L.A. Replays Itself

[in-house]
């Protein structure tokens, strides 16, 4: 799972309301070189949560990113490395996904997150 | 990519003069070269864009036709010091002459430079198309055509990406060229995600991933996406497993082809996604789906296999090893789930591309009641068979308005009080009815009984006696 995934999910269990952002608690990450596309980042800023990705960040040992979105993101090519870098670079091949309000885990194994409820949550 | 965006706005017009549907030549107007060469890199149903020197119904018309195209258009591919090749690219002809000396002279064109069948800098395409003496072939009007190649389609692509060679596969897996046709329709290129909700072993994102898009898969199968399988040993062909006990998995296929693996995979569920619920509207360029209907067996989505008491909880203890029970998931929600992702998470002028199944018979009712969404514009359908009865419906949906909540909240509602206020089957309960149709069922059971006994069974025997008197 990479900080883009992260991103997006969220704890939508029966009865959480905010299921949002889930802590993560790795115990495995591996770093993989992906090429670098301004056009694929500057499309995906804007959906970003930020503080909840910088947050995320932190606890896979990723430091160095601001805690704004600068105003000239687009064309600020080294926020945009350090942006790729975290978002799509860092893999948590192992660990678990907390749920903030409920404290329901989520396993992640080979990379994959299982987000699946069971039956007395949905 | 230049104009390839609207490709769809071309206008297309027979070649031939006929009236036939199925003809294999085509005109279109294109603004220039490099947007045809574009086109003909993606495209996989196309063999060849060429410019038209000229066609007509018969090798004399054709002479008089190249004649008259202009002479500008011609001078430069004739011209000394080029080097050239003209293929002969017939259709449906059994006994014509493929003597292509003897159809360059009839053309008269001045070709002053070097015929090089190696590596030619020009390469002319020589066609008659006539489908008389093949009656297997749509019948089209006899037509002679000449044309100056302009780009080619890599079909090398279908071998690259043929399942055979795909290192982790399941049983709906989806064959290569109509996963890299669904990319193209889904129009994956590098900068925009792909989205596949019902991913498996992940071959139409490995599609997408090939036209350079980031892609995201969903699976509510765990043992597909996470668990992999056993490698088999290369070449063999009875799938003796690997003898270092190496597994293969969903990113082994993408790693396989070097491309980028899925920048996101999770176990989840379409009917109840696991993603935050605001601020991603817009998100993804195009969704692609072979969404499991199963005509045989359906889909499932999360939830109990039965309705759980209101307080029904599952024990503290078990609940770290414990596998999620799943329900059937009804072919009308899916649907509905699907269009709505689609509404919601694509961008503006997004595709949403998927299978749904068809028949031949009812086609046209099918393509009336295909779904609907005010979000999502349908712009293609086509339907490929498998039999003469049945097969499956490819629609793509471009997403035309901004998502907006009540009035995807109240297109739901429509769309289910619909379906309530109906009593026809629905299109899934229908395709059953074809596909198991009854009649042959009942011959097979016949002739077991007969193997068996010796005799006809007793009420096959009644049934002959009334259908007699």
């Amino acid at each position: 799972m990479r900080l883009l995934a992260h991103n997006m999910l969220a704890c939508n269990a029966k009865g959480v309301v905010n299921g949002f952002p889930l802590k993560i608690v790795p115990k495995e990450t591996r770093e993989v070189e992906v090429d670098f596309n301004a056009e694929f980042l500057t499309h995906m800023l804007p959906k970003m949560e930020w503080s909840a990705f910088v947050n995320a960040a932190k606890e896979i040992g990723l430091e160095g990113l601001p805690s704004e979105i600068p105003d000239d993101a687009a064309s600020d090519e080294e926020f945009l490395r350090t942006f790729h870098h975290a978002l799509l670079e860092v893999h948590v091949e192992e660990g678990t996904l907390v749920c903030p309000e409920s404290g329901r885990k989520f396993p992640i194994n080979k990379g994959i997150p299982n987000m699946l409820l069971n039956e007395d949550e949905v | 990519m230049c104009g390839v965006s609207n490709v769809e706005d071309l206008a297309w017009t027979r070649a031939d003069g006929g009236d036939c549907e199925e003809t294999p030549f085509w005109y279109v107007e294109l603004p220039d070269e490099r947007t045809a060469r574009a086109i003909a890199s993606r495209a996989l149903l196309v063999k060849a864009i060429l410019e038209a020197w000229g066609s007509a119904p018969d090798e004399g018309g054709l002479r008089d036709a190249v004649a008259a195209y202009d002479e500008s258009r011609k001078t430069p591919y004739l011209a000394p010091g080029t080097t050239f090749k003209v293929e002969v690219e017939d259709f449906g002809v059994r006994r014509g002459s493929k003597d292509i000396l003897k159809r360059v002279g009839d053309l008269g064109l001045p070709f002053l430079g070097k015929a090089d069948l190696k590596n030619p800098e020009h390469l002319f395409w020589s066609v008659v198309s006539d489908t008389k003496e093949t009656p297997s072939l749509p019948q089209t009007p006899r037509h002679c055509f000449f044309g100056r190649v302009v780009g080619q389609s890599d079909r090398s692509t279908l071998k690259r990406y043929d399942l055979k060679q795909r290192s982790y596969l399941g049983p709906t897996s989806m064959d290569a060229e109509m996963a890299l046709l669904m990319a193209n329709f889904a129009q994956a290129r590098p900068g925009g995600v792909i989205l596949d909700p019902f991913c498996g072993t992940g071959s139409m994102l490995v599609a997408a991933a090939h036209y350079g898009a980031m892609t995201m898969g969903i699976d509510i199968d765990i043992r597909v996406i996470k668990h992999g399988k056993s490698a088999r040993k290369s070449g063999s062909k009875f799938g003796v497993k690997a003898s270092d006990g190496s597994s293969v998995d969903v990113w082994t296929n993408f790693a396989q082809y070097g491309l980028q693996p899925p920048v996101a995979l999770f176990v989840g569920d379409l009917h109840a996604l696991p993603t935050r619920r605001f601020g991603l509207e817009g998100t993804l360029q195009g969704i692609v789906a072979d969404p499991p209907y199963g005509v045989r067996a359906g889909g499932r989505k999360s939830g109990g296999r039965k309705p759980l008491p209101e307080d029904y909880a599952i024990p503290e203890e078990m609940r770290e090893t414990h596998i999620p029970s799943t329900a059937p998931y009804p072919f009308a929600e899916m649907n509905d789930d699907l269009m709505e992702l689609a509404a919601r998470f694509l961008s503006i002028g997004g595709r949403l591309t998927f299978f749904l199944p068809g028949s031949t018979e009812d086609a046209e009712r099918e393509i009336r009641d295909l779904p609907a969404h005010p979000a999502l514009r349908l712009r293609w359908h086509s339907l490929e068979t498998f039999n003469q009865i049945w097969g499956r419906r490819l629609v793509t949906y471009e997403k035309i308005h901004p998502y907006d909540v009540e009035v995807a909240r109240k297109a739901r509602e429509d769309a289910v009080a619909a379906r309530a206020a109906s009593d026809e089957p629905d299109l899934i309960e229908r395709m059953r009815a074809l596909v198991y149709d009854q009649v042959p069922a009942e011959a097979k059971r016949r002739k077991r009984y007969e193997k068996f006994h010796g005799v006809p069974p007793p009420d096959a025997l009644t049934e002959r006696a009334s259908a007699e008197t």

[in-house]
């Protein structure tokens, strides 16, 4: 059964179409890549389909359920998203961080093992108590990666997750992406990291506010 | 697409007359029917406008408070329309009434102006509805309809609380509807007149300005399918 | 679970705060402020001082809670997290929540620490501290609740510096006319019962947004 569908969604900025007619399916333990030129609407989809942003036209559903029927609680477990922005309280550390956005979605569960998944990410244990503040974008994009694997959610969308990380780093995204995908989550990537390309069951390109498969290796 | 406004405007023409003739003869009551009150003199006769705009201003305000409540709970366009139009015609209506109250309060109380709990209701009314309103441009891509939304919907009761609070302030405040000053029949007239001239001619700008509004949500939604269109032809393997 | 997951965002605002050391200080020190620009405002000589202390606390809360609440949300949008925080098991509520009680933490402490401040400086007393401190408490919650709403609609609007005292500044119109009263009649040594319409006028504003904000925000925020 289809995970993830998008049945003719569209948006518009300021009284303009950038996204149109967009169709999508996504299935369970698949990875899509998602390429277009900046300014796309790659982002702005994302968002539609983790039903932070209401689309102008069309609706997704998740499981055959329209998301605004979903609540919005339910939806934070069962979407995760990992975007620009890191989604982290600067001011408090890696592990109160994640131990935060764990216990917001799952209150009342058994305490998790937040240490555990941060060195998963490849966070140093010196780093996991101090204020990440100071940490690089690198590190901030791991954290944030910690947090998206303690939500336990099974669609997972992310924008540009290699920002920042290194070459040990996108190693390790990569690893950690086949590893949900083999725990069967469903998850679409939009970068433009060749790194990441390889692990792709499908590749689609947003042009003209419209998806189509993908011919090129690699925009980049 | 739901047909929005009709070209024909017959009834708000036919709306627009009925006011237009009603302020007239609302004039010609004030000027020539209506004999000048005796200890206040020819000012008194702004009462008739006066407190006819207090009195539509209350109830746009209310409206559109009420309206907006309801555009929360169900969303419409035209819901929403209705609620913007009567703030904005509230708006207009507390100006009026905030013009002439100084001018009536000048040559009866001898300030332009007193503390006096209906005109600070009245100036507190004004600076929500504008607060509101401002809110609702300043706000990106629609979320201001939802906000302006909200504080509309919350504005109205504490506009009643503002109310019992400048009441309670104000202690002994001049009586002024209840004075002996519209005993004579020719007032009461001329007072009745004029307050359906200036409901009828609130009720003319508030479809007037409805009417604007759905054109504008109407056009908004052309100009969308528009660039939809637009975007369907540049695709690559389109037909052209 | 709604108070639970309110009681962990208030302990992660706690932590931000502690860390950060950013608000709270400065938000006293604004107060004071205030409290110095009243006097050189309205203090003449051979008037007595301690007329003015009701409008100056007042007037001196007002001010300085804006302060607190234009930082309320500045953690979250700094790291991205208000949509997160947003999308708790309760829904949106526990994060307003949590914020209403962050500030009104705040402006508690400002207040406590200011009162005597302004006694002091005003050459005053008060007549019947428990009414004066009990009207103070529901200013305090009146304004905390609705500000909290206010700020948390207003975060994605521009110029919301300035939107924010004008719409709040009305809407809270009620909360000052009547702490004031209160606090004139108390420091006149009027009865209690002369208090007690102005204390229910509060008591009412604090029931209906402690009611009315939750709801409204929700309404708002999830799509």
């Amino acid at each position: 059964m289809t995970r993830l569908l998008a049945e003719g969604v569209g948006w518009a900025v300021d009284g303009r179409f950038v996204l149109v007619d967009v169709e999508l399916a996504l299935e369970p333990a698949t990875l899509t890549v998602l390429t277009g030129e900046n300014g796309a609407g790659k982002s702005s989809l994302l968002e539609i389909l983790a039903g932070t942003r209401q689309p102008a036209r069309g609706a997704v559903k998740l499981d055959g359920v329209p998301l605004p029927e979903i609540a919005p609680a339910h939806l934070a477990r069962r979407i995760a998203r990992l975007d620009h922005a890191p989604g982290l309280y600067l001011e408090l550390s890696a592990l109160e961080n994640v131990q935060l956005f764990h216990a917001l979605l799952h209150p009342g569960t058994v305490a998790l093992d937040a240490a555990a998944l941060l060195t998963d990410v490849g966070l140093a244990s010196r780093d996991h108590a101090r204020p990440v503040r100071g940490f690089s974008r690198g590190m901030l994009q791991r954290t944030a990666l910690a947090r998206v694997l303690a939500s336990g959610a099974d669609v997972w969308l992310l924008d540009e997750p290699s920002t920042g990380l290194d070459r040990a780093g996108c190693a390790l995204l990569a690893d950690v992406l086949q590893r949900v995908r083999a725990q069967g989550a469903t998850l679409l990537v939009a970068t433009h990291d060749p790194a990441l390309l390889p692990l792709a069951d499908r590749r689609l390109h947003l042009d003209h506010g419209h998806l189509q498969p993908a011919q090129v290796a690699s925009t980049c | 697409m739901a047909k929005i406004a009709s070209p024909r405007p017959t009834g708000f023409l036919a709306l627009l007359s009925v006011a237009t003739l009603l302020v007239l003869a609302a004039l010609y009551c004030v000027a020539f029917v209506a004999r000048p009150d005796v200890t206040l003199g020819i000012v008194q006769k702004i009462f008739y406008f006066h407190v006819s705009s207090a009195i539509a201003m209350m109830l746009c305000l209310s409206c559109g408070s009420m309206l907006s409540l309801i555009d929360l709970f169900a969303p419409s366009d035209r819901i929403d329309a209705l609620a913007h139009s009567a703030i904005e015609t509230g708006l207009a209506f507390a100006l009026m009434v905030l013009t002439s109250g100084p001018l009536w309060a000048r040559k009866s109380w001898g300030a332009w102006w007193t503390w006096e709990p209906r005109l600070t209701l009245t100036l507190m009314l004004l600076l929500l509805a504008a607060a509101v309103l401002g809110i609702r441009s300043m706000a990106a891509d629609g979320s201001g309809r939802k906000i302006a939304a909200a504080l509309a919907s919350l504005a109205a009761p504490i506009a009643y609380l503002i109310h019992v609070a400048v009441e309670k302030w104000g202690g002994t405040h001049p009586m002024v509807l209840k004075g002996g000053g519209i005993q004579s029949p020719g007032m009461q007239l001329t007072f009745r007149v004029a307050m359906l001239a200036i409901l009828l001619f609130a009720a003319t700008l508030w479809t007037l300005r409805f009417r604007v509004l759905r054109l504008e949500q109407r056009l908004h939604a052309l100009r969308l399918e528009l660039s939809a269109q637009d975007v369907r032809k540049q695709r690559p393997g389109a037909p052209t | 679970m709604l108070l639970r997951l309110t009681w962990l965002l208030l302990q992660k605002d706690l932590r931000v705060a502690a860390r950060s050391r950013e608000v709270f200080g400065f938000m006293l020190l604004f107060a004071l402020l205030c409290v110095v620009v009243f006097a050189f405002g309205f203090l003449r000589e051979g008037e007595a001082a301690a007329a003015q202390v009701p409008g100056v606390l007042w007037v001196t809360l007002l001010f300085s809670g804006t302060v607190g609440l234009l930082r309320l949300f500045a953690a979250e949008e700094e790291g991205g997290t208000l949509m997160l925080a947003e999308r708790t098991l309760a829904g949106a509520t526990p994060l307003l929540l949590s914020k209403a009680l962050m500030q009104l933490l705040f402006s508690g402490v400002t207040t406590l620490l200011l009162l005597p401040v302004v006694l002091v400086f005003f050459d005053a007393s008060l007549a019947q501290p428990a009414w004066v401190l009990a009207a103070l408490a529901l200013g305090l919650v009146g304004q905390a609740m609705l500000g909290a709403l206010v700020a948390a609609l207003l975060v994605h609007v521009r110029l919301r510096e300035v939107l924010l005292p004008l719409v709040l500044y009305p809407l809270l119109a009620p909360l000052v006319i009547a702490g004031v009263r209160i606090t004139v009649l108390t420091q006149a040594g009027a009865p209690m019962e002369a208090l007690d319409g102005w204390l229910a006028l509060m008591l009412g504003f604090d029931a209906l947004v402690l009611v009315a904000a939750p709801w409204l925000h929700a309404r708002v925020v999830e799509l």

Neil Patrick Harris flits across the screen, and a series of long-familiar film scenes dances beside him. Being, as it is, one of the de rigueur elements of the proceedings, we all know what to expect from the “Hollywood ode to itself” medley with which the Oscars ceremonies often open. Time-worn tropes and images lifted from the studios’ back catalogues will assert the apparently undying ‘magic of the movies.’ But where do these images really come from, you ask? And has Hollywood always been so reverentially cognizant of the immortal value of its past output? Enter Eric Hoyt’s recent work Hollywood Vault: Film Libraries Before Home Video. Hoyt traces the emergence and evolution of the business of film libraries from the 1910s to the 1950s, challenging the assumption that the industry only came to realize the economic value of its vaults with the advent of television. With many parties now scrambling to ascertain the worth, whether commercial or cultural, of digital film libraries, Hoyt’s examination of the first half of the American film industry’s 20th century sheds a curious light on the shifting perception of film libraries’ “value.”

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